While having a salary structure is not required, having one certainly helps to control costs and plan for the future. From the perspective of a compensation professional, here are a few pros and cons to implementing a salary structure and job grades in your organization.
Let’s start with the bad news first.
Con 1 – Administrative Burden. Yes, someone is going to need to create the salary structure and align current jobs and employees to grades. Someone will also need to monitor organizational and market pay on a consistent basis to make sure that the structure continues to make sense. At the very least, the structure needs to be evaluated on an annual basis to determine whether grades or individual jobs need to be changed, and by how much due to the cost of labor increases. The consistent attention year-to-year does require some work.
Con 2 – Rigidity. For some companies, particularly those in high-tech industries or those that hire very in-demand talent, salary structures can be a recruitment and retention challenge. In these fast-moving sectors, pay is often moving upwards at a faster rate than salary structures typically are updated. If recruiters and managers do not have the flexibility to pay more to attract and retain key talent, salary structures can be restrictive.
However, then the good news!
Pro 1 – Cost Control and Planning. Salary structures provide guidelines for pay decisions. They help to eliminate discretionary increases that are far higher than necessary. Plus, if management knows the minimum and maximum pay for each job, planning for future costs is a whole lot easier. A CEO would find it outrageous to have an inventory of products to sell with no set range of prices for those products. Why would that same CEO not have the same expectation for employee pay?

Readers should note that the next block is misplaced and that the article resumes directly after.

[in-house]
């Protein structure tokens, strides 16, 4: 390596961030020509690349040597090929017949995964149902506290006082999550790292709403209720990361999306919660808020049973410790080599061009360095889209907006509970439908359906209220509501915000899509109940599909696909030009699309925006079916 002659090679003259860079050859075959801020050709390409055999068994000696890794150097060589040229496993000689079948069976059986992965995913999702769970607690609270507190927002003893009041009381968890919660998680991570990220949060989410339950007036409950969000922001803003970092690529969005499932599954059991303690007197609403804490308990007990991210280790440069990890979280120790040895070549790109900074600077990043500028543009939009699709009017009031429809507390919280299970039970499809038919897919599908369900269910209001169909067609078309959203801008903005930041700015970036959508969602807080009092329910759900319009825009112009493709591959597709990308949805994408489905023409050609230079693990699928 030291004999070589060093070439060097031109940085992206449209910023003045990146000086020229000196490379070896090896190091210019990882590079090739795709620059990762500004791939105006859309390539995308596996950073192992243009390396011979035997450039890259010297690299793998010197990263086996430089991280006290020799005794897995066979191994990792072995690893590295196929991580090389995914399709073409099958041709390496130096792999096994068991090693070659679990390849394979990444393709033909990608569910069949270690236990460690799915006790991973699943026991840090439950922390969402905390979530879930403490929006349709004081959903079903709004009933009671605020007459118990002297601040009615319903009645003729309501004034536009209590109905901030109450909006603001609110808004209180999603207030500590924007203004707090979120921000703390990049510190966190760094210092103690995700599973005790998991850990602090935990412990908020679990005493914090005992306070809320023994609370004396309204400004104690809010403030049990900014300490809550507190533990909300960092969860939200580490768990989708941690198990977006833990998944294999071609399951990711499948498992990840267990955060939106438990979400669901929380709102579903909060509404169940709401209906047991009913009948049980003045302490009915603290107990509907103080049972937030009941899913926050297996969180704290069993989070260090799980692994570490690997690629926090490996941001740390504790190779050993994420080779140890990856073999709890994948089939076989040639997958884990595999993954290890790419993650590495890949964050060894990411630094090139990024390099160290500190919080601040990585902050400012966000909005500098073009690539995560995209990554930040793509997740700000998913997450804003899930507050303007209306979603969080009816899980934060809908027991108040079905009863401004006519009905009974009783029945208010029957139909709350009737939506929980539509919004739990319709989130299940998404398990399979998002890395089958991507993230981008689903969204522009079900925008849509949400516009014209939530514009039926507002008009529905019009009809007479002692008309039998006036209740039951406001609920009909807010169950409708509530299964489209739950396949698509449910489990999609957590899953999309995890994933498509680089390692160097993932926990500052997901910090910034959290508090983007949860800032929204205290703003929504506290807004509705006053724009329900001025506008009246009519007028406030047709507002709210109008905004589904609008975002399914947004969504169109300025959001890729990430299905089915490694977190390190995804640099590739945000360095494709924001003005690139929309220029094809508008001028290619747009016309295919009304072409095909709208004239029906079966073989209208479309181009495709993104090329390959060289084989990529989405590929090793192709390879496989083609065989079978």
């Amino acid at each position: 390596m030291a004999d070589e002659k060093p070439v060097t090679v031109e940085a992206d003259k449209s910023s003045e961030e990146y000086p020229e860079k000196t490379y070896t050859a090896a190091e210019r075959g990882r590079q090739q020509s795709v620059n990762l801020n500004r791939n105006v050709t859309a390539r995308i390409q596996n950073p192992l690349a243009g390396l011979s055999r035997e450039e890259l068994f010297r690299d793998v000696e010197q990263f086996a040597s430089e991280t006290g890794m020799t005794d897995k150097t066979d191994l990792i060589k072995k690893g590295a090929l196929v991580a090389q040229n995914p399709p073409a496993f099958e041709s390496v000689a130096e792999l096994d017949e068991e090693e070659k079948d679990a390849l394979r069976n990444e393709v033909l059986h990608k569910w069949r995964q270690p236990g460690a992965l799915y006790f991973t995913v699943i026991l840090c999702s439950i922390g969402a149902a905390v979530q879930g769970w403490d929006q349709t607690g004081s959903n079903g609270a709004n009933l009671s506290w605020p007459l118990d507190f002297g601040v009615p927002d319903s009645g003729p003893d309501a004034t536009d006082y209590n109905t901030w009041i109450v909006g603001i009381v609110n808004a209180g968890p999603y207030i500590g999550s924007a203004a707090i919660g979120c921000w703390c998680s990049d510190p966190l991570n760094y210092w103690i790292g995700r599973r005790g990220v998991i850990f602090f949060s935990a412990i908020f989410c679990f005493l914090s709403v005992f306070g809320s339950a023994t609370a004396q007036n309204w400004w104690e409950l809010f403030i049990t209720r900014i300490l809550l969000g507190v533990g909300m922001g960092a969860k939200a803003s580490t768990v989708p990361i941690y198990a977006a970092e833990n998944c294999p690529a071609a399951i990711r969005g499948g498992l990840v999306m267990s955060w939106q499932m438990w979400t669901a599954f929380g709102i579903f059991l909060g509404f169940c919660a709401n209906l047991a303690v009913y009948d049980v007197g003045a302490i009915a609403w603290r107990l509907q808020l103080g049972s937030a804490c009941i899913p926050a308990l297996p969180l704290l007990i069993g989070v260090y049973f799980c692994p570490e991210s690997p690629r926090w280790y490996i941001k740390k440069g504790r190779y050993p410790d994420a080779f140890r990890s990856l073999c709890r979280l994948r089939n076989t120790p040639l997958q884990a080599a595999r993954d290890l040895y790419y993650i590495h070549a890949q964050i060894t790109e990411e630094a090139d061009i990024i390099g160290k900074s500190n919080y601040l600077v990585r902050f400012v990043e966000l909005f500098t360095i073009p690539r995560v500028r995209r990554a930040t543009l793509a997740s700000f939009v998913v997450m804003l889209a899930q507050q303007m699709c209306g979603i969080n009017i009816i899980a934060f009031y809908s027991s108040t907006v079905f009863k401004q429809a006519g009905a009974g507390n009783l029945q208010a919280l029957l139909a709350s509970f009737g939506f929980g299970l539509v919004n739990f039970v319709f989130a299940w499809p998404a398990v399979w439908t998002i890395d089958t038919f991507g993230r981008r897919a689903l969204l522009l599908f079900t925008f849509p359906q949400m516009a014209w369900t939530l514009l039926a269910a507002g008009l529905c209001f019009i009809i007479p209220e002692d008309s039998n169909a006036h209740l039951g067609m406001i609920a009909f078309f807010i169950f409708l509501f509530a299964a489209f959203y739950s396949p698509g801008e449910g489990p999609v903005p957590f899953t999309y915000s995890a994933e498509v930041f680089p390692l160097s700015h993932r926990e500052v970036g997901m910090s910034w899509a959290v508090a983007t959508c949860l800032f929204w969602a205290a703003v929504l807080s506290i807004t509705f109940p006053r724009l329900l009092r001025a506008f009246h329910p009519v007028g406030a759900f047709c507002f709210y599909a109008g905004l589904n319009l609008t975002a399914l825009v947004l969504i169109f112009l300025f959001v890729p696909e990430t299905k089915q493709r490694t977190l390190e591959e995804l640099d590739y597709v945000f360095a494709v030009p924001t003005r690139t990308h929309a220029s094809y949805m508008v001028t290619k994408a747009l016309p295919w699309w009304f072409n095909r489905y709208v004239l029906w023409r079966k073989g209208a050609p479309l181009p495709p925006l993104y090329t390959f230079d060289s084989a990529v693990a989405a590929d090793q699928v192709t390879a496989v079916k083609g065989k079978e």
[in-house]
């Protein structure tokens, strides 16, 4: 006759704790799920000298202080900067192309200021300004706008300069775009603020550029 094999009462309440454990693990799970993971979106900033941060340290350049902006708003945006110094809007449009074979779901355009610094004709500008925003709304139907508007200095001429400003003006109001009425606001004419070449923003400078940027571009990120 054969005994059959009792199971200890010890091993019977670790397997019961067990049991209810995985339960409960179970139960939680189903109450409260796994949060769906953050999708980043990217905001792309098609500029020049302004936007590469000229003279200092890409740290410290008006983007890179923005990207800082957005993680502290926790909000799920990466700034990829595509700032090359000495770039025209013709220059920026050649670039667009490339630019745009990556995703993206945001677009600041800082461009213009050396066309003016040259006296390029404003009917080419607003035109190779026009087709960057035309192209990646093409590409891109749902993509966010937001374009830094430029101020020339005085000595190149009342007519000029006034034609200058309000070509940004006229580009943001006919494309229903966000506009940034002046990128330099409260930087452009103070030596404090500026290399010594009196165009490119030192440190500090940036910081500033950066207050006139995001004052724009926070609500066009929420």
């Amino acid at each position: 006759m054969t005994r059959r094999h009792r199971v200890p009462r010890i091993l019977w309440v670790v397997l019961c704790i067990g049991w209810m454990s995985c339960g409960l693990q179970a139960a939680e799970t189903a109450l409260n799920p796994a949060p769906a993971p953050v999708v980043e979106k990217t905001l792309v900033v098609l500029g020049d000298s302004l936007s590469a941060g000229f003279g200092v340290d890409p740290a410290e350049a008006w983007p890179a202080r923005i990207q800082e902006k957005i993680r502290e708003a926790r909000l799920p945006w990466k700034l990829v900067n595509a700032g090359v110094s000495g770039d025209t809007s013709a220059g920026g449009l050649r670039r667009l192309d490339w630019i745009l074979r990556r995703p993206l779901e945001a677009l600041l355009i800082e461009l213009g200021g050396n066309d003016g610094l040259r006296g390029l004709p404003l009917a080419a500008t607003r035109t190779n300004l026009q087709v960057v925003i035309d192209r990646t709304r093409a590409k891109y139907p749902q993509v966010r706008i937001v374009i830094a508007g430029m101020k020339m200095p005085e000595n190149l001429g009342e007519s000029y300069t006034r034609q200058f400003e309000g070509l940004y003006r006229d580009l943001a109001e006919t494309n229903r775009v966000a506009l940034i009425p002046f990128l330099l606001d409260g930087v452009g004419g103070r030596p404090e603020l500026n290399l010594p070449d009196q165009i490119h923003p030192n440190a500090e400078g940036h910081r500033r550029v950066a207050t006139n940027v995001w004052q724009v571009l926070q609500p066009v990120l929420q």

Pro 2 – Transparency. Seeing where they fall in the organizational hierarchy can be both rewarding and motivating for employees. It helps assure them that they are being paid fairly in comparison to their peers and provides a more visible career ladder. Having a structure also helps to eliminate awkwardness in pay conversations between managers and employees. Managers can point to the market-based salary structure and provide clear information.
Pro 3 – Consistency. Through a salary structure, employees have the assurance that their pay is fair, and management can also be confident that the compensation of individuals performing the same job duties is equitable. Within a tightly packed job grade, there is not a whole lot of room for favoritism or other unfair pay treatment. Another benefit is that new hires already have an assigned grade and therefore are not being brought in at a salary that is inconsistent with others in the same or similar job.
We are interested in hearing other points of view. If you are from organizations that have tried either structured or unstructured pay, are you in favor of salary structures, or do you think they are too restrictive to be valuable – let us know!
How can we help?
Compensation Works can help establish a data and market-driven compensation foundation with well thought out salary structures and pay grades for your organization, ensuring consistency and fair pay practices.